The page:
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Rhem is a Point-and-Click video game series developed by Knut Muller and published first in 2003 by Got Game Entertainment. Currently spanning four titles, each game involves visiting the titular country by rail car in search of a Dismantled MacGuffin for archaeologist brothers Kales and Zetais.

The Rhem games contain examples of:

  • 100% Completion: Rhem 3 has an optional bonus puzzle to be solved at the endgame, which leads to a Developer's Room containing photo albums of all 3 games, and a Sequel Hook from Kales.
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  • Aborted Arc: Around Rhem 3 are star-shaped keyholes on several devices and doors, with the implication that a key for them would show up at some point. Rhem 4 never reveals this key, though Kales admits in his journal that he couldn't find it.
  • The Aloner: The story gradually unfolds that Kales had been marooned on Rhem for some time, with your presence needed to unlock more portions of the country. By the fourth game, you're actually able to free him.
  • Air-Vent Passageway: Used in the second game as a one-way route back to the starting level.
  • Beautiful Void: Rhem 1 seems like this throughout most of the game, apart from the one character who steals your rail car at the beginning. Then you start to come across the cave inhabitants in the later games.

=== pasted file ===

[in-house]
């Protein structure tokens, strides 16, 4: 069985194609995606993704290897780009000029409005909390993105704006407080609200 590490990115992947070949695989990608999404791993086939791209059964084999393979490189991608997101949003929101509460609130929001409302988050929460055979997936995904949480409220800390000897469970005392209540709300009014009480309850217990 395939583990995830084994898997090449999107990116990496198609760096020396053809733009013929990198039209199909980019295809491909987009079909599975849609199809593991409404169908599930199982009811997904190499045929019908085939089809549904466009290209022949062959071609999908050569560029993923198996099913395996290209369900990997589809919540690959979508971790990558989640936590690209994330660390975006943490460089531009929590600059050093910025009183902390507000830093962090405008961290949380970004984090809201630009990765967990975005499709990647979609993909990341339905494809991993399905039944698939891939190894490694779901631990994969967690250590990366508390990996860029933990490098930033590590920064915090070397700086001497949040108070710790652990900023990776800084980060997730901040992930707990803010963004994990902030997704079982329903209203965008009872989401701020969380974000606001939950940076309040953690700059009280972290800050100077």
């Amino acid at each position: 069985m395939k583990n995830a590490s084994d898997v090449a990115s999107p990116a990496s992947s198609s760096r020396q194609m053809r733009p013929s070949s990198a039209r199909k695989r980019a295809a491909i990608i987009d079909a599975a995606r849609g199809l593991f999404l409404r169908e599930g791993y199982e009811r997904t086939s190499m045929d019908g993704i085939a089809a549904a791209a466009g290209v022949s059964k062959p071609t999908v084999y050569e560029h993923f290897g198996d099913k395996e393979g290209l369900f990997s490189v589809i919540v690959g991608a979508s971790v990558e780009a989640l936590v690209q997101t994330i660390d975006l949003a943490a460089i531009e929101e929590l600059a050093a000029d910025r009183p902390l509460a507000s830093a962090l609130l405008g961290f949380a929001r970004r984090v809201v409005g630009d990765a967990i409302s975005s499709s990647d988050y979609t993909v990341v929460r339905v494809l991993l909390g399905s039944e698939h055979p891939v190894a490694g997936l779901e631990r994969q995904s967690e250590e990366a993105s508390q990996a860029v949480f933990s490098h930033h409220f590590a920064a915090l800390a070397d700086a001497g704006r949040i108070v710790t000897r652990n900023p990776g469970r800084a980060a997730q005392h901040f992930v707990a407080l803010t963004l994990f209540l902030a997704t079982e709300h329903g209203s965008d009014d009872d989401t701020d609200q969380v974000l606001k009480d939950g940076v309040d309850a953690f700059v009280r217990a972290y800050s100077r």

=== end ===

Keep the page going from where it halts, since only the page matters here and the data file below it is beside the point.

• Book-Ends: Each game begins with a rail car ride into Rhem, and ends leaving it.
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  • Broken Bridge: One of the series' staple puzzles, ranging from rotating bridges that can only be operated from one side, to floating bridges that require a certain amount of water to cross.
  • Call-Back:
    • Rhem 3 has framed screenshots of the first two games, and Kales' iPod contains video clips from them as well.
    • Kales' last journal entries at the end of Rhem 4 reference the stolen rail car from Rhem 1.
  • Closed Circle:
    • On your ride into Rhem in the first game, a crashed rail car can be seen near the end of the track. Later, the owner of the crashed vehicle shows up, explains his desperation to escape, and steals your rail car to do so, marooning you on Rhem.
    • In the later games, some contrivance is set to prevent you from leaving until the endgame.
  • Drone of Dread: 3 crystals in Rhem 2 emit an eerie humming sound when tuned correctly.
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  • Early Installment Weirdness: The first game is rendered at a lower resolution than the later titles, has more Backtracking between locations, and a Myst-style flyby at the very end.
  • Enter Solution Here: Most of the puzzles involve exploring to collect information, to be entered at a certain location to unlock more locations or retrieve parts of the MacGuffin.
  • Epilogue Letter:
    • Rhem 1 involves collecting four pieces of a letter to Zetais. You can read it at the end, largely serving to frame the second game.
    • Zetais sends you letters at the start and end of Rhem 3 and 4.
  • Featureless Protagonist: You have no identity or name throughout the series. By Rhem 4, Kales calls you "The Messenger" in his journal.